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5 Facts about Mother Teresa

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mother-teresa-biographyOn Sunday Pope Francis will declare Blessed Teresa of Kolkata — Mother Teresa — a saint at a canonization service to be held in front of St. Peter’s Basilica in Vatican City. Here are five facts you should know about the nun who became renowned for serving the poor:

1. Mother Teresa was born Anjezë Gonxhe Bojaxhiu in 1910 in what is now part of modern Macedonia. At the age of 18 she left home to join the Sisters of Loreto, a group of nuns in Ireland. It was there she took the name Sister Mary Teresa after Saint Thérèse of Lisieux. A year later, in 1929, Mother Teresa moved to India and taught at a Catholic school for girls. In 1946 Mother Teresa received what she would later describe as a “call within a call.” She said Jesus spoke to her and told her to abandon teaching to work in the slums of Calcutta aiding the city’s poorest and sickest people. In 1950 she received Vatican approval for Missionaries of Charity, a group of religious sisters who took vows of chastity, poverty, obedience, and to give “wholehearted free service to the poorest of the poor.” By the late 1970s, the Missionaries of the Charity had offshoots in Asia, Africa, Europe, and the United States.

2. Mother Teresa and her religious order gained international attention in 1967 when the famed journalist Malcolm Muggeridge interviewed her for a BBC TV program. Because of the popularity of the interview, Muggeridge traveled to Calcutta a year later to make a documentary, Something Beautiful for God, about Theresa’s “House of the Dying” (Muggeridge would also write a book by the same name in 1971).

3. During her life Mother Teresa received more than 120 prestigious awards and honors. In 1971, Paul VI conferred the first Pope John XXIII Peace Prize on Mother Teresa, and in 1979 she won the Nobel Peace Prize. The Norwegian Nobel Committee writes in their motivation: “In making the award the Norwegian Nobel Committee has expressed its recognition of Mother Teresa’s work in bringing help to suffering humanity. This year the world has turned its attention to the plight of children and refugees, and these are precisely the categories for whom Mother Teresa has for many years worked so selflessly.” She also received the highest U.S. civilian award, the Presidential Medal of Freedom, in 1985.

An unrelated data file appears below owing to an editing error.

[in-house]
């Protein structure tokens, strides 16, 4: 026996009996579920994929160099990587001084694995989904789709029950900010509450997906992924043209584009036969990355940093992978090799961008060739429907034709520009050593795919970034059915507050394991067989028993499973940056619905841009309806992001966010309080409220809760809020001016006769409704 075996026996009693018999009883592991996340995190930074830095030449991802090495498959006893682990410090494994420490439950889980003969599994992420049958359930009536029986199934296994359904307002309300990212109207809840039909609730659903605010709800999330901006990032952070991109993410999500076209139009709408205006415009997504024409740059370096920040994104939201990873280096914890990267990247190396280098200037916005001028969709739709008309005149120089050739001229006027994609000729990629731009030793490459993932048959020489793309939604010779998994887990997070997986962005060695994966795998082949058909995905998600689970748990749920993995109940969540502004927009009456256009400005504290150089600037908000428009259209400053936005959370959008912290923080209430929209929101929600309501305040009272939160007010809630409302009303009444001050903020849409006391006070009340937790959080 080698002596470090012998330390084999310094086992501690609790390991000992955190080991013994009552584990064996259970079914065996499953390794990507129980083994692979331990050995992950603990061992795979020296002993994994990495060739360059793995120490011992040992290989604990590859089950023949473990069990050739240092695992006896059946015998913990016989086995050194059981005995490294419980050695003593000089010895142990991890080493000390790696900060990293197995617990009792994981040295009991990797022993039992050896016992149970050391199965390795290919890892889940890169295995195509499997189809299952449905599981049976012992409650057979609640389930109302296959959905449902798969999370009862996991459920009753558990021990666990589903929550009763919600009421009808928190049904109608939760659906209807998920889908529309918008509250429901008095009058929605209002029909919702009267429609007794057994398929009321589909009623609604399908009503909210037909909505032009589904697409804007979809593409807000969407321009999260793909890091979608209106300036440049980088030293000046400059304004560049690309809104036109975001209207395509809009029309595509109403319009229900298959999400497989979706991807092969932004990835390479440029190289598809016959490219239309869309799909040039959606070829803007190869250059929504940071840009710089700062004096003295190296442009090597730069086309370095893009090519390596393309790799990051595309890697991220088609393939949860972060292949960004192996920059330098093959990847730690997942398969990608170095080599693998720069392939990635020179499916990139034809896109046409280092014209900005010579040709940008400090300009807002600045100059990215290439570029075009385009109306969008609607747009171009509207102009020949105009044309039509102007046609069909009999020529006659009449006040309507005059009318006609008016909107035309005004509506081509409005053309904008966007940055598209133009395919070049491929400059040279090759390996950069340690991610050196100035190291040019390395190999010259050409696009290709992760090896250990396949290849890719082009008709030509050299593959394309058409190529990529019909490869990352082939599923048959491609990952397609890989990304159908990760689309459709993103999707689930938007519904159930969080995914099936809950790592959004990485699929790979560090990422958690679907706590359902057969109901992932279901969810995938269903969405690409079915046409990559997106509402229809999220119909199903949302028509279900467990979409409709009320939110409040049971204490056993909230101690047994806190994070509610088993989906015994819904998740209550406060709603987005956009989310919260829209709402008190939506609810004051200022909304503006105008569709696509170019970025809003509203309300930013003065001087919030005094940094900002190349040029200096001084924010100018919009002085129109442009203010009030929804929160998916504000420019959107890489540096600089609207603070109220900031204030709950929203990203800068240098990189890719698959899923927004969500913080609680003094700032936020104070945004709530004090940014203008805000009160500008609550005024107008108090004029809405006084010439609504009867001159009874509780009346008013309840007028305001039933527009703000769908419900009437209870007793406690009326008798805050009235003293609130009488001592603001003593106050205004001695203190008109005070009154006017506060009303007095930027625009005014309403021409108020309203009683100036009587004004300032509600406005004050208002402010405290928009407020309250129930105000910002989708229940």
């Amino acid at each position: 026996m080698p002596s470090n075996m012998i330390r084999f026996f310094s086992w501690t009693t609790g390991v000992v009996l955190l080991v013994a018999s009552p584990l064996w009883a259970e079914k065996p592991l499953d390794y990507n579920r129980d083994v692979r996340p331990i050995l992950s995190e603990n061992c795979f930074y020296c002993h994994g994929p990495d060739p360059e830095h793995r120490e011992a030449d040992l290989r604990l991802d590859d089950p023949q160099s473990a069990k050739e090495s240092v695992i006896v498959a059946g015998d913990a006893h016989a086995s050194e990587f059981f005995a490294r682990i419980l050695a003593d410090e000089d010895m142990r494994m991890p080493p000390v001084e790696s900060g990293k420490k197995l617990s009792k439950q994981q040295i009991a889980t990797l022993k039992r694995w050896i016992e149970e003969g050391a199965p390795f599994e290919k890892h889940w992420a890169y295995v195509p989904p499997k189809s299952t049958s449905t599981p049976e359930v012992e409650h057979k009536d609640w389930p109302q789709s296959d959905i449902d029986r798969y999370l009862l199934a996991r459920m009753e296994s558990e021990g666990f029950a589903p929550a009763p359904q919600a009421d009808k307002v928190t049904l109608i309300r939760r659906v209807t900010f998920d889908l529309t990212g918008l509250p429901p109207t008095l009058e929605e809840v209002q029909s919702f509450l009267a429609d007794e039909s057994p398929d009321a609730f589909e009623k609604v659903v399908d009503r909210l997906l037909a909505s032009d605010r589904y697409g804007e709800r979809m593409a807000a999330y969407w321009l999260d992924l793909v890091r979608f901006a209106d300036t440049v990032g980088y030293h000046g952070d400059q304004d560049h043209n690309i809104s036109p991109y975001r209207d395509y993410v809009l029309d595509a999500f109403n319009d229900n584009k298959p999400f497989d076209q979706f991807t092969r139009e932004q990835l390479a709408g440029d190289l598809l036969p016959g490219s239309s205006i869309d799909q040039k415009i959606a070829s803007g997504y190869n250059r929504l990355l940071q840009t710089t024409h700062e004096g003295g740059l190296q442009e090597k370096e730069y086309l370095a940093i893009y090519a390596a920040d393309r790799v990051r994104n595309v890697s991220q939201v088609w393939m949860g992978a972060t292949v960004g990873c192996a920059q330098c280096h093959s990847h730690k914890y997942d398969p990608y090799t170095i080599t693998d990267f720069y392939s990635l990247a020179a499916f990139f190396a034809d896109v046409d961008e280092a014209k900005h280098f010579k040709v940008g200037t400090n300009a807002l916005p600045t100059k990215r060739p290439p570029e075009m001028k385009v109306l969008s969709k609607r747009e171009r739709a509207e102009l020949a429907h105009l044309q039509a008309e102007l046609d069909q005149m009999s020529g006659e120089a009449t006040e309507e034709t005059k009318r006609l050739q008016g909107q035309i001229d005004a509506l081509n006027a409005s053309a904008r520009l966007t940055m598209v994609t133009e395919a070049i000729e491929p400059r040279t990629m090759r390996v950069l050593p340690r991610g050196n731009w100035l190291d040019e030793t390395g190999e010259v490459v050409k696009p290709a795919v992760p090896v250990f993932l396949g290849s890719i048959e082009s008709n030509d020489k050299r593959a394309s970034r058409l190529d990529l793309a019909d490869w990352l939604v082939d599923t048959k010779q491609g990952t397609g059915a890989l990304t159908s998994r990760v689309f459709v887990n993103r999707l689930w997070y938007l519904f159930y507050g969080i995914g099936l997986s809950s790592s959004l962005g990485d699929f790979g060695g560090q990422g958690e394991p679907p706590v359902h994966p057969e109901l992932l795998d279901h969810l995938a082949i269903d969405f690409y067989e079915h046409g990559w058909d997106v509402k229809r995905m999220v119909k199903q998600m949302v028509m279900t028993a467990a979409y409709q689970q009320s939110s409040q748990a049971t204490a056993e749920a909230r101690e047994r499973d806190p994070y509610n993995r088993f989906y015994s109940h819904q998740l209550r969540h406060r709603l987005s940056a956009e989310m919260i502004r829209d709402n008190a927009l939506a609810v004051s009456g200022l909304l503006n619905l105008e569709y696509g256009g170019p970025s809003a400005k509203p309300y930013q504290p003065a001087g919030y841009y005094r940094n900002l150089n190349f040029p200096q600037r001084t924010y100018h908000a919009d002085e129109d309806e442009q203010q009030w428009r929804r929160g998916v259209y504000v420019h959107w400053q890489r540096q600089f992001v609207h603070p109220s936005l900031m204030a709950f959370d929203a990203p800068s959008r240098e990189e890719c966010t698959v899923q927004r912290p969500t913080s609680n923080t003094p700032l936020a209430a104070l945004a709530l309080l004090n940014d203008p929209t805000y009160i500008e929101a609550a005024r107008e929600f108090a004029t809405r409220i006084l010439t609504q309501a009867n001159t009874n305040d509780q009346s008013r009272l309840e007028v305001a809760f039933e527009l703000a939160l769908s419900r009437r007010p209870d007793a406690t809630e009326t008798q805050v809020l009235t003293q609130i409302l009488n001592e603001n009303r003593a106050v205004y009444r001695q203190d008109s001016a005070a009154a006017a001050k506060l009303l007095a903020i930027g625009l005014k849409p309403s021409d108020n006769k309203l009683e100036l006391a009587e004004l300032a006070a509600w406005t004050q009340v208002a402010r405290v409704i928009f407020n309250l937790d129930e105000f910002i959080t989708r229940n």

4. Mother Teresa was frequently denounced by secularists because of her opposition to contraception and abortion. But she was also widely criticized for her allowing her charity to provide inadequate care for the poor and for potential mismanagement of charitable funds. Although she leveraged her fame to raise tens of millions of dollars for her charity, the orphanages and care centers run by her religious order were often substandard. After visiting Mother Teresa’s Home for the Dying in 1994, Robin Fox wrote about the experience in the British medical journal, The Lancet. Fox reported that doctors only occasionally visited the patients (the care was mostly provided by untrained volunteers) and that pain relief provided for the dying was inadequate, leading them to suffer unnecessarily. In 2008, another observer reported, “I was shocked to see the negligence. Needles were washed in cold water and reused and expired medicines were given to the inmates. There were people who had chance to live if given proper care.”

5. For Mother Teresa to be recognized as a saint within the Catholic Church, she had to undergo the lengthy process of beatification and canonization. The process usually cannot be started until 5 years after the person has died, but Mother Teresa received a waiver from Pope John Paul II. Before beatification (which recognizes the person’s ability to intercede to God on behalf of individuals who pray in his or her name) a person must have a verified miracle attributed to them after their death. After beatification the Church looks for a second miracle before proceeding to canonization. If one is found and they meet the other criteria, the pope can conduct a special mass at which the person is recognized a saint. The first miracle attributed to Mother Teresa involved the healing of an Indian woman, Monica Besra, whose abdominal tumor was so severe that her doctors abandoned hope of saving her. After a Miraculous Medal that had been touched to the body of Mother Teresa was placed on Besra’s stomach, the tumor reportedly disappeared. The second miracle involved a Brazilian man who reportedly was healed of a bacterial infection in the brain after he and his family prayed to Mother Teresa for her help.

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Joe Carter Joe Carter is a Senior Editor at the Acton Institute. Joe also serves as an editor at the The Gospel Coalition, a communications specialist for the Ethics and Religious Liberty Commission of the Southern Baptist Convention, and as an adjunct professor of journalism at Patrick Henry College. He is the editor of the NIV Lifehacks Bible and co-author of How to Argue like Jesus: Learning Persuasion from History's Greatest Communicator (Crossway).

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